From Fort Lee to Bowling v. Office of Open Records
In New Jersey, the Christie administration is learning the hard way about the power of open records laws. Reporters broke the "Bridgegate" story after initially obtaining government emails through a request for public records. These included the now infamous exchange between a Christie aide and a Christie political appointee agreeing that it was "time to create some traffic problems in Fort Lee," which triggered days of commuter havoc there as payback against the mayor of Fort Lee.
Every lawyer dreams of finding such priceless proof of conspiracy. Now scandal may have crippled a front-runner for a presidential nomination and his opponents—legal and political—can exploit the resulting paralysis and harm to Gov. Chris Christie's credibility. The simple act of sending a freedom of information request sparked this conflagration.
On this side of the Delaware River, in its August 2013 decision in Bowling v. Office of Open Records, 75 A.3d 453 (Pa. 2013), the Pennsylvania Supreme Court multiplied the power of Pennsylvania's 2008 Right-to-Know Law, 65 P.S. §§ 67.101 et seq., as a weapon against similar overreaching by state and local officials. The Supreme Court accomplished this by dramatically expanding the standard and scope of review of requests for public documents under the RTKL—what evidence a court can consider when it hears an RTKL appeal, and how the court weighs it.
The Supreme Court held that the standard of review is de novo, nondeferential and independent, and that the scope of review is plenary. As a result, aggrieved citizens and businesses can request an evidentiary hearing when the government denies access, rather than having a court simply read a cold administrative record. They can also ask the court to reevaluate the evidence instead of just accepting the findings of the bureaucrat who denied the request for records.
To put Bowling in context, making an RTKL request is straightforward and inexpensive. A legal resident of the United States, including a corporation (or counsel), sends a request for records to a local government body or a state agency. The state Office of Open Records has a uniform request form to facilitate this, although verbal requests are permissible.
As with any discovery request, simple and clear language is less objectionable. However, an agency cannot limit the number of records sought or require disclosure of the requester's motive. Critically, the RTKL expansively defines "records" as "information, regardless of physical form or characteristics, that documents a transaction or activity of an agency and that is created, received or retained pursuant to law or in connection with a transaction, business or activity of the agency. The term includes a document, paper, letter, map, book, tape, photograph, film or sound recording, information stored or maintained electronically and a data-processed or image-processed document." Not many government-written materials escape the broad scope of this description.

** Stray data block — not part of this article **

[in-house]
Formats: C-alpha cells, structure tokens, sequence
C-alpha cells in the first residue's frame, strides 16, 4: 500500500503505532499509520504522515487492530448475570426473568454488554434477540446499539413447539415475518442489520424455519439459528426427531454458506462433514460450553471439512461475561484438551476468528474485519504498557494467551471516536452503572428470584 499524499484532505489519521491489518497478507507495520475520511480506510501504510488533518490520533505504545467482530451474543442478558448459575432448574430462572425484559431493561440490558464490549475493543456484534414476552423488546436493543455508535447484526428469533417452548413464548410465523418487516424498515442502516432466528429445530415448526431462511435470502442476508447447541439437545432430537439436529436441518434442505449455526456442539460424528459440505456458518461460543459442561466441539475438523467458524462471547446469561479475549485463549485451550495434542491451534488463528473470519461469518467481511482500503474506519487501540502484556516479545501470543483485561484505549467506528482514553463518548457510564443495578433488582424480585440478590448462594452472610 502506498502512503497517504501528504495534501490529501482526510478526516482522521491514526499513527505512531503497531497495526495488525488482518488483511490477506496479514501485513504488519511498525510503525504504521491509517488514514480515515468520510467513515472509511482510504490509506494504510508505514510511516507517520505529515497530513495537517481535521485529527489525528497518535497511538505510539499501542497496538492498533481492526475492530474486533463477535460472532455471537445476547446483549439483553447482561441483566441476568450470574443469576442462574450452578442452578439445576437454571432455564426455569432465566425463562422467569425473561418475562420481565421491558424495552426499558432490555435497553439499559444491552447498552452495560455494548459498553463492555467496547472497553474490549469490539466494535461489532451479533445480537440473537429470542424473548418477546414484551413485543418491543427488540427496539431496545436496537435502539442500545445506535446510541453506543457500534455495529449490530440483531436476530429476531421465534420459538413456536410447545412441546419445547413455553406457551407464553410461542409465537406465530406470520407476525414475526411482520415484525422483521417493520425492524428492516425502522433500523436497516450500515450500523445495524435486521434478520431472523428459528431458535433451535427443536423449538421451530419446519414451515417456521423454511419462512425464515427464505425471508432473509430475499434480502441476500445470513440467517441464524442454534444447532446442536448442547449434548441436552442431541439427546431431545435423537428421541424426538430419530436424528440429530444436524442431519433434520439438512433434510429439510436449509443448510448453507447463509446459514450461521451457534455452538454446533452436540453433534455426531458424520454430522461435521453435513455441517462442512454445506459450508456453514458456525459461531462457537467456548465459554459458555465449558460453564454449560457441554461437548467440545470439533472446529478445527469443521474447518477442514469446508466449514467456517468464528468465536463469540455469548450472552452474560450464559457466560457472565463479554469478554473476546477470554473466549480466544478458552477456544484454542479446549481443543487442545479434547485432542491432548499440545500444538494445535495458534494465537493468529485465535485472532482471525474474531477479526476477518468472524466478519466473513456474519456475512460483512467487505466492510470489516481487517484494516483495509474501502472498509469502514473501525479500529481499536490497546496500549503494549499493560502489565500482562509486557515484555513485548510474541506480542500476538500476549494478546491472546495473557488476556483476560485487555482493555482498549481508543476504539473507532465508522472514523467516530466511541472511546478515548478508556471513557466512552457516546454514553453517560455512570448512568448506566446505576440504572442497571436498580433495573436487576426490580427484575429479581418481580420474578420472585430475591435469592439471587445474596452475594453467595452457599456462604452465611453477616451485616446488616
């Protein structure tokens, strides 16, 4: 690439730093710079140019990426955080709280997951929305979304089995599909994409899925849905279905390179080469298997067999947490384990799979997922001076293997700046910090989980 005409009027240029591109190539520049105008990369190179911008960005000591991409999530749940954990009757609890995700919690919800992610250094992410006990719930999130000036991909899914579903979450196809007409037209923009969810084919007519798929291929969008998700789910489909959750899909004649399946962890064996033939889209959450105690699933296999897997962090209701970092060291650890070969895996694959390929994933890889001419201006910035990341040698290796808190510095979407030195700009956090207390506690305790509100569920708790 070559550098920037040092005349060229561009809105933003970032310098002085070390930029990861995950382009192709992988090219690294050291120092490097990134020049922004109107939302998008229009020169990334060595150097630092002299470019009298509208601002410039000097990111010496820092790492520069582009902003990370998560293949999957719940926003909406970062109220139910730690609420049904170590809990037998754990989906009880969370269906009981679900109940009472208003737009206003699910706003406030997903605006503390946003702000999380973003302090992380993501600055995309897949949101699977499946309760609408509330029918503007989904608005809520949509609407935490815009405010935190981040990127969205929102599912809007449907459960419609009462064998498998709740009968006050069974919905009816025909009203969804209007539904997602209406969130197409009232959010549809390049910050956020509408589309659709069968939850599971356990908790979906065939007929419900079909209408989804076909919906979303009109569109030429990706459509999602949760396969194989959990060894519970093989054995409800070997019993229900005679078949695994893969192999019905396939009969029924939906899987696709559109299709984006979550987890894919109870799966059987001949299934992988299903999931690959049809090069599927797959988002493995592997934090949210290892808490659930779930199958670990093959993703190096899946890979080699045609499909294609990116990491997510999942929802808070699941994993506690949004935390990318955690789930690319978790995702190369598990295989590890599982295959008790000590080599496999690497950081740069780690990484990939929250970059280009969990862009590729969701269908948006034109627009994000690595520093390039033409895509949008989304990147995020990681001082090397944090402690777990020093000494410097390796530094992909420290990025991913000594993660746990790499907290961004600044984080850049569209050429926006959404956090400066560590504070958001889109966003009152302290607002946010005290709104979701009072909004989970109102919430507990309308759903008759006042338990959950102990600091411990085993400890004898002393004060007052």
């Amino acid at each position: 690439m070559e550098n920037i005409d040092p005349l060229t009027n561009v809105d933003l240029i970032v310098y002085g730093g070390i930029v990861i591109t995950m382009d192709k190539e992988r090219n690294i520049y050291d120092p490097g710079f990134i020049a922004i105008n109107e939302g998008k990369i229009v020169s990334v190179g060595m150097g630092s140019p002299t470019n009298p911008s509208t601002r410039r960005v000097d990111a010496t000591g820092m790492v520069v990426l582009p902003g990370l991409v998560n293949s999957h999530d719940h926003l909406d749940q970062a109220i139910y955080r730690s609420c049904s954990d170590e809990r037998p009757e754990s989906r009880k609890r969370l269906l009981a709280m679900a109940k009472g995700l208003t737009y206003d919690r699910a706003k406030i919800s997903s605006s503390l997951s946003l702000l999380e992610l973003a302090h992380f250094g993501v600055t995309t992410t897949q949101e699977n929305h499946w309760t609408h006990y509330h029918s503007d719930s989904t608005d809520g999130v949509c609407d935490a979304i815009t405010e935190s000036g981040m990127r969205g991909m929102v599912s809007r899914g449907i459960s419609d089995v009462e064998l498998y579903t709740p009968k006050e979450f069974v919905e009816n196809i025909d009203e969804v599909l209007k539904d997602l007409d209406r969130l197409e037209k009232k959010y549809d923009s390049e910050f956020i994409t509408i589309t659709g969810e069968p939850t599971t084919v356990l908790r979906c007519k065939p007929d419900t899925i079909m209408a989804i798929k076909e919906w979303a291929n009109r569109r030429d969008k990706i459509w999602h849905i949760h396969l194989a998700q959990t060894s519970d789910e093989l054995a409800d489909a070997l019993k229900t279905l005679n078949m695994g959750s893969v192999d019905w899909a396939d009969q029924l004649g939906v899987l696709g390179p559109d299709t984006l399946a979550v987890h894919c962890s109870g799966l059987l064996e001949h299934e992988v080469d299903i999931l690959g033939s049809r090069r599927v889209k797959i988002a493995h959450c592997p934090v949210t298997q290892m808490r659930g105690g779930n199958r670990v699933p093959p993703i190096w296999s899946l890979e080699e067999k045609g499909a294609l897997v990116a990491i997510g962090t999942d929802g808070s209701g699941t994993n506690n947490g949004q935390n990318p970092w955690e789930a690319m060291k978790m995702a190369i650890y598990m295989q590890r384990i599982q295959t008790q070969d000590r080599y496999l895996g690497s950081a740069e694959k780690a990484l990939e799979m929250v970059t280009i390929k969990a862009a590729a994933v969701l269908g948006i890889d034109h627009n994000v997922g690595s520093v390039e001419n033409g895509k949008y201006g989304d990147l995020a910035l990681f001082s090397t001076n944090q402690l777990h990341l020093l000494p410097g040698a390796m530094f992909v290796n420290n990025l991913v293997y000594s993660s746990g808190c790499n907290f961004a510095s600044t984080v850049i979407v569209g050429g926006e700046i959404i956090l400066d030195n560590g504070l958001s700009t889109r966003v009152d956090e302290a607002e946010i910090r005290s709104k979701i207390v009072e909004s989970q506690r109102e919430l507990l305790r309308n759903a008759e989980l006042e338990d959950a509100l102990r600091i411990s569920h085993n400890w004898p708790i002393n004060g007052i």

The agency has five business days to respond, although it can self-grant an extra 30 days. An agency can only deny a request on the ground that it is allegedly disruptive if there are repeated requests that impose an unreasonable burden. Generally, appeals from denials lie with the OOR, which appoints a specially trained appeals officer, who is a lawyer. The requester must initially explain why the record sought is public and address the agency's grounds (if any) for denying the request.
The agency may respond, and the OOR appeals officer may, but need not, conduct an evidentiary hearing. The appeals officer has 30 days to issue a written decision, which is a final, appealable order. Further appeals lie with the county court of common pleas where the request was to a local agency, or to the Commonwealth Court where the request was to a state agency.
Brian Bowling, a reporter from the Pittsburgh Tribune-Review, requested access to invoices and contracts from a state agency, the Pennsylvania Emergency Management Agency. These records related to purchases using grant funds from the federal Department of Homeland Security. PEMA provided the documents but redacted the identities of all of the recipients of the goods and services it had bought. PEMA cited reasons of homeland security, national defense and public safety. (Perhaps not insignificantly, the equipment consisted not only of obviously sensitive materials like biohazard devices, but also bungee cords, thus suggesting that PEMA's redactions were indiscriminate, and that PEMA thereby turned itself into an easy target for an appellate reversal.)
Bowling appealed to the OOR. After reviewing memoranda from Bowling and PEMA, but without holding a hearing, an OOR appeals officer affirmed. Because PEMA is a state agency, Bowling then filed a petition for review in the Commonwealth Court. The OOR and PEMA argued for the deferential review typically afforded the decisions of administrative agencies. This is, basically, a "government knows best" test amounting to little more than a rubber stamp.